Israel ready for massive invasion
· Special forces target Hizbullah official as troops plan push in south
· Deadlock at UN and EU
Rory McCarthy in Metula, Ewen MacAskill and Clancy Chassay in Beirut
Wednesday August 2, 2006
Israeli special forces were last night engaged deep within Lebanon as the army geared up for an expected major ground invasion. Troops were involved in fierce clashes and artillery pounded targets across southern Lebanon. The military also called in air strikes despite a previous commitment to a "partial" halt in air bombardments.
Israeli commanders said that six brigades - several thousand soldiers - were now deployed inside Lebanon. At least 15,000 reserve troops, called up late last week, would be ready for combat from today, army sources said.
Last night Israeli commandos were reported to be in action against Hizbullah fighters 40 miles across the Lebanese border in the Beka'a valley, after landing by helicopter. Witnesses reported gunfire around a hospital to the west of the town of Baalbek, a Hizbullah stronghold.
According to the Lebanese army, the target of the raid was Sheikh Mohammed Yazbek, a member of the Hizbullah High Council, and representative in Lebanon of Iran's supreme leader Ayatollah Ali Khamenei, who was reported to have been at the hospital earlier in the day.
The operation began with at least five rapid air strikes three hours before the end of Israel's self-imposed two-day pause in air attacks.
Witnesses in Baalbek reported seeing dozens of Israeli helicopters hovering over the town and said the hospital was bombed. Hizbullah's chief spokesman, Hussein Rahal, later said some Israeli commandos had become trapped in the hospital and that fighting - which had already lasted four hours - was continuing. Some of the soldiers injured in the raid were flown back to Haifa last night.
Mr Rahal dismissed as untrue reports that commandos had snatched patients from the hospital and flown them out of the town, but the operation is reminiscent of Israel's 1994 raid on Lebanon to kidnap a guerrilla leader, Mustafa Dirani.
The military escalation came as diplomats in Brussels and at the UN security council again failed to make progress. EU ministers became bogged down in arguments over the meaning of "ceasefire" and settled for a watered-down compromise calling for a cessation of hostilities. Germany and four other countries joined Britain in opposing tougher language urged by France, calling for an immediate ceasefire and condemning Israel's bombardment as "a severe breach of international humanitarian law".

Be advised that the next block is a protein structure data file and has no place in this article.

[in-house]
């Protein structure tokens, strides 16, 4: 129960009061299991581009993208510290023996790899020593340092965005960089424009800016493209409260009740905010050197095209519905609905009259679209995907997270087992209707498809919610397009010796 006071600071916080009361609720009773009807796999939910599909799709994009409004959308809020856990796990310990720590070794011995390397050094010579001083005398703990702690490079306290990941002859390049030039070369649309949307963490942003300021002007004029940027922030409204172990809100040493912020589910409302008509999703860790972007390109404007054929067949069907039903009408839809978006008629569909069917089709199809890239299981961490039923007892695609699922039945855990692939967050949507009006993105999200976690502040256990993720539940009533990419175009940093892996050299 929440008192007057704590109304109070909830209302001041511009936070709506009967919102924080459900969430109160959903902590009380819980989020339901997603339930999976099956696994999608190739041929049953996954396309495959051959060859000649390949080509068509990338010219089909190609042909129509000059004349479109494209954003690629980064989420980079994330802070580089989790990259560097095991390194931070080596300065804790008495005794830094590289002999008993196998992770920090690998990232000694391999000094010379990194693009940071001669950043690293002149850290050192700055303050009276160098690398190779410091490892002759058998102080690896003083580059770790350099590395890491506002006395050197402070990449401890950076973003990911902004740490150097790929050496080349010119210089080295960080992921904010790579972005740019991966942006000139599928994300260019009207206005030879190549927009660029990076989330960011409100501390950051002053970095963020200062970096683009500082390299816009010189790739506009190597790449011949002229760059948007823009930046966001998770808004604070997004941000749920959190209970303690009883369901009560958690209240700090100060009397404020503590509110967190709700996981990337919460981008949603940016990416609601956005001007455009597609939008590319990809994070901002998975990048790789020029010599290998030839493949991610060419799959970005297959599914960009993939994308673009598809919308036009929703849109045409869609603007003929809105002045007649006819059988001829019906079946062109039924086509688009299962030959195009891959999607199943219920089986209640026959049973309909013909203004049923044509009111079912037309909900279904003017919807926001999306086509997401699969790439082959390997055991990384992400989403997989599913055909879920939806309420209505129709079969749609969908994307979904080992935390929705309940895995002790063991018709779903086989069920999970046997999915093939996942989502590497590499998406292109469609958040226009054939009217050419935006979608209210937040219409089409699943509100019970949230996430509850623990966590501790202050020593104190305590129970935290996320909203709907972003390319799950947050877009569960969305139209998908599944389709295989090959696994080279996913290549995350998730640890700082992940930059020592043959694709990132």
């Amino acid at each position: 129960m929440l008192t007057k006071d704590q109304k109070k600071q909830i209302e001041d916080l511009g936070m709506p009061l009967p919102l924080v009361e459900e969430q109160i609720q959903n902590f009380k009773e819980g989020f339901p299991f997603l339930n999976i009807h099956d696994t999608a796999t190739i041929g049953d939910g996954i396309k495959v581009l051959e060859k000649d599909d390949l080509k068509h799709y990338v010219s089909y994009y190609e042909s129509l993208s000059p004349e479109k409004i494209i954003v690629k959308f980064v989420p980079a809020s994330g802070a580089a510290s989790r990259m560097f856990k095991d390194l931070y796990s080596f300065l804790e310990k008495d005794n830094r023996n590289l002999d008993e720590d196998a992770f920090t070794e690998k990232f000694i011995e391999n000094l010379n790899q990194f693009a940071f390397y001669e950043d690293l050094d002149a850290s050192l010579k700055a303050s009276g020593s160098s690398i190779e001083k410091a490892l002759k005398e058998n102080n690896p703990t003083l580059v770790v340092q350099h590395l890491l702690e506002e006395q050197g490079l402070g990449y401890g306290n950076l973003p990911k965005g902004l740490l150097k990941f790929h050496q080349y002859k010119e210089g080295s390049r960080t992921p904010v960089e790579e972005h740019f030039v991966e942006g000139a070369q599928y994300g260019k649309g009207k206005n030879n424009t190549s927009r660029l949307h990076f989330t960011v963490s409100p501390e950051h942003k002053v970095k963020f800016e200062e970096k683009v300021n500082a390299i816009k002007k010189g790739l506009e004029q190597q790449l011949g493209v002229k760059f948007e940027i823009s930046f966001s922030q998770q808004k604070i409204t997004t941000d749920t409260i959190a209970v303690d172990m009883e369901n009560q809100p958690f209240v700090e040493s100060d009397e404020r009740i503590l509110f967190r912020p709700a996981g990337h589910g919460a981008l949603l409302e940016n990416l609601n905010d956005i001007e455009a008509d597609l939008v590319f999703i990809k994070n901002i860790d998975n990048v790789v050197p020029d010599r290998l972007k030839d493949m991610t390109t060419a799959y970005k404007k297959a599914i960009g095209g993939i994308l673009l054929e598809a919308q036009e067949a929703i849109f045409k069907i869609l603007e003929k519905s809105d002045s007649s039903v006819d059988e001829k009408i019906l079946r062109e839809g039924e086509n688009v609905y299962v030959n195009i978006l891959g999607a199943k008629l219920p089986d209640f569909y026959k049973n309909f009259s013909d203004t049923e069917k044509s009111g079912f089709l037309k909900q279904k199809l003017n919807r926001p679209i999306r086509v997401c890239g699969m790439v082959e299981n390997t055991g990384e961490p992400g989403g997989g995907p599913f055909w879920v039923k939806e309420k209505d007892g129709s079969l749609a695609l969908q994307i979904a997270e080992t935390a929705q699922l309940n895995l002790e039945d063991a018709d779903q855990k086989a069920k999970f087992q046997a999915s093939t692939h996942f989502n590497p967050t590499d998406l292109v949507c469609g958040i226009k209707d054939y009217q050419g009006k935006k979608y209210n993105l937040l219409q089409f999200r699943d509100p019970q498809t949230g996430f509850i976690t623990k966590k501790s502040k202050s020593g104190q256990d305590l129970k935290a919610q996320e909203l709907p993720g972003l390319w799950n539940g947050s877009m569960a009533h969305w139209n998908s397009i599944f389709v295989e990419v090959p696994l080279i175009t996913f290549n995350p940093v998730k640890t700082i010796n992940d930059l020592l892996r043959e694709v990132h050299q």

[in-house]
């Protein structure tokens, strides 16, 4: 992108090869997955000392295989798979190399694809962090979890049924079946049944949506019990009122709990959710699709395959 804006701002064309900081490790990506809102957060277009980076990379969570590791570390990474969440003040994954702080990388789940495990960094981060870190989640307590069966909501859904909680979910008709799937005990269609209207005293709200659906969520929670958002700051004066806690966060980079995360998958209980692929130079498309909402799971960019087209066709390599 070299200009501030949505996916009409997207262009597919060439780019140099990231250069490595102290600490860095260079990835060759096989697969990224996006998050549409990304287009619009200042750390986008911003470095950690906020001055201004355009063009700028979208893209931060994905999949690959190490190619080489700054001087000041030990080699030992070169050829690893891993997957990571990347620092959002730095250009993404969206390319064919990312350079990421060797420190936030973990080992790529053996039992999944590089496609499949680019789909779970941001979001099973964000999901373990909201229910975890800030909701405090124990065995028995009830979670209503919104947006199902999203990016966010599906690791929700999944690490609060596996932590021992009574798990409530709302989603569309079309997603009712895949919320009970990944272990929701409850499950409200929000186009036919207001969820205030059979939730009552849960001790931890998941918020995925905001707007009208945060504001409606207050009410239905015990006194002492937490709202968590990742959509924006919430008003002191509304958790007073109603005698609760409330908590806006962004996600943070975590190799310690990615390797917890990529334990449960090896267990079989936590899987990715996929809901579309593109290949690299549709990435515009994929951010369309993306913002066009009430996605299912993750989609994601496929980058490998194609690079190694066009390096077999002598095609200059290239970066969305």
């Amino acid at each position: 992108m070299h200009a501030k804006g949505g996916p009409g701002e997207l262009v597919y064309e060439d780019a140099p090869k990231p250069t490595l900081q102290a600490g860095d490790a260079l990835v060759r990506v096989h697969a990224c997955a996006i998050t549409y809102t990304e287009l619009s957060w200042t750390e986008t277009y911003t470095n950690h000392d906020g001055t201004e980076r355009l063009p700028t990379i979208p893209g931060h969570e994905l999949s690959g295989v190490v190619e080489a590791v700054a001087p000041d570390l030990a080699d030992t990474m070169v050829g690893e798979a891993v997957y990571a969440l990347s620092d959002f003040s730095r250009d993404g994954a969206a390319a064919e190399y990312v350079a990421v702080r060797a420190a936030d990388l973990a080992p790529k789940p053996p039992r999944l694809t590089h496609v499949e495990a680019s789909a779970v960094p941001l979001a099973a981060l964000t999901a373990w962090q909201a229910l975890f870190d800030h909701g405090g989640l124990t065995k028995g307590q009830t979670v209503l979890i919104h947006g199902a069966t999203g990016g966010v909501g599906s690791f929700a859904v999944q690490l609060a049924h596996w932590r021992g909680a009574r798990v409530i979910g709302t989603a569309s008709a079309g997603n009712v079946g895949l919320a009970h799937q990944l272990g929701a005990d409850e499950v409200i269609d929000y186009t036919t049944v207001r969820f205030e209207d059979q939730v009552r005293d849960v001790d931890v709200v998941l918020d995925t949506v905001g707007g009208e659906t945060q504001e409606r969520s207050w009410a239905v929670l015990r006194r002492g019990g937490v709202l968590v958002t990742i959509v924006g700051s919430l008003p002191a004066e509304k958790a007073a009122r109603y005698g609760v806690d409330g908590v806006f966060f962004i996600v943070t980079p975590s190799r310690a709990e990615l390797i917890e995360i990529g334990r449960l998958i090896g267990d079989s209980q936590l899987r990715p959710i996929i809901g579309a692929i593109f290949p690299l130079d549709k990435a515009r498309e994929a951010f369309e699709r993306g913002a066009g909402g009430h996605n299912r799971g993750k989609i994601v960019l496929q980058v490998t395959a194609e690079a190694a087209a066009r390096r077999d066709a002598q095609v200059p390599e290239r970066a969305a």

In a speech in Los Angeles, Tony Blair called for a fundamental reappraisal of British and US foreign policy, admitting excessive emphasis on military power and a failure to address the Palestinian issue had left the west losing the battle for hearts and minds in the Middle East.
The prime minister also sent a warning to Syria and Iran: "We need to make clear to Syria and Iran that there is a choice: come into the international community and play by the same rules as the rest of us; or be confronted."
The Syrian government told its armed forces to raise their state of readiness, after Israel said it would target all vehicles believed to be carrying weapons from Syria to Lebanon.
There was intense fighting yesterday in the Lebanese village of Aitar al-Shaab, where Israeli paratroopers have been for two days; Hizbullah claimed it had killed or injured more than 30 Israeli soldiers there. Israel said three soldiers had been killed after Hizbullah fighters opened fire with anti-tank weapons on houses they were searching.
Yesterday afternoon, a few miles to the east, artillery rounds were seen fired into the village of Taibe, on the saddle of a hill range near where the strategic Litani river runs closest to the Israeli border. Thick brown smoke hung low over the village as buildings were pounded.
Israel's prime minister, Ehud Olmert, under pressure to come out of the conflict with a convincing victory, claimed his troops were winning. He added that a process towards a ceasefire was under way, but an immediate cessation was not in Israel's interests. "We are at the beginning of a political process that, in the end, will bring a ceasefire under entirely different conditions than before," he said. But there would be no end until "we know for certain that conditions in the field have changed from those that would cause a war to break out". Haim Ramon, the Israeli justice minister, said Hizbullah was at "breaking point".
Military officials said the objective was to clear a strip of all Hizbullah positions up to 7km (4 miles) deep inside Lebanon. Military analysts said the army was likely to push further to the Litani itself, which at times runs as far as 20 or 30km inside Lebanon. Several Israeli ministers said there was up to 14 days of fighting to come.
Late last night at one position, 30 or 40 infantry gathered before heading north to fight. In full camouflage, faces painted green and black, and with night-vision goggles, their commander briefed them. "Keep your eyes open. Keep concentrating. Watch out for friendly fire. If you get into trouble, we have a medic in the unit." They said a brief prayer, boarded coaches with loud music playing, and headed out.
Guardian Unlimited © Guardian Newspapers Limited 2006
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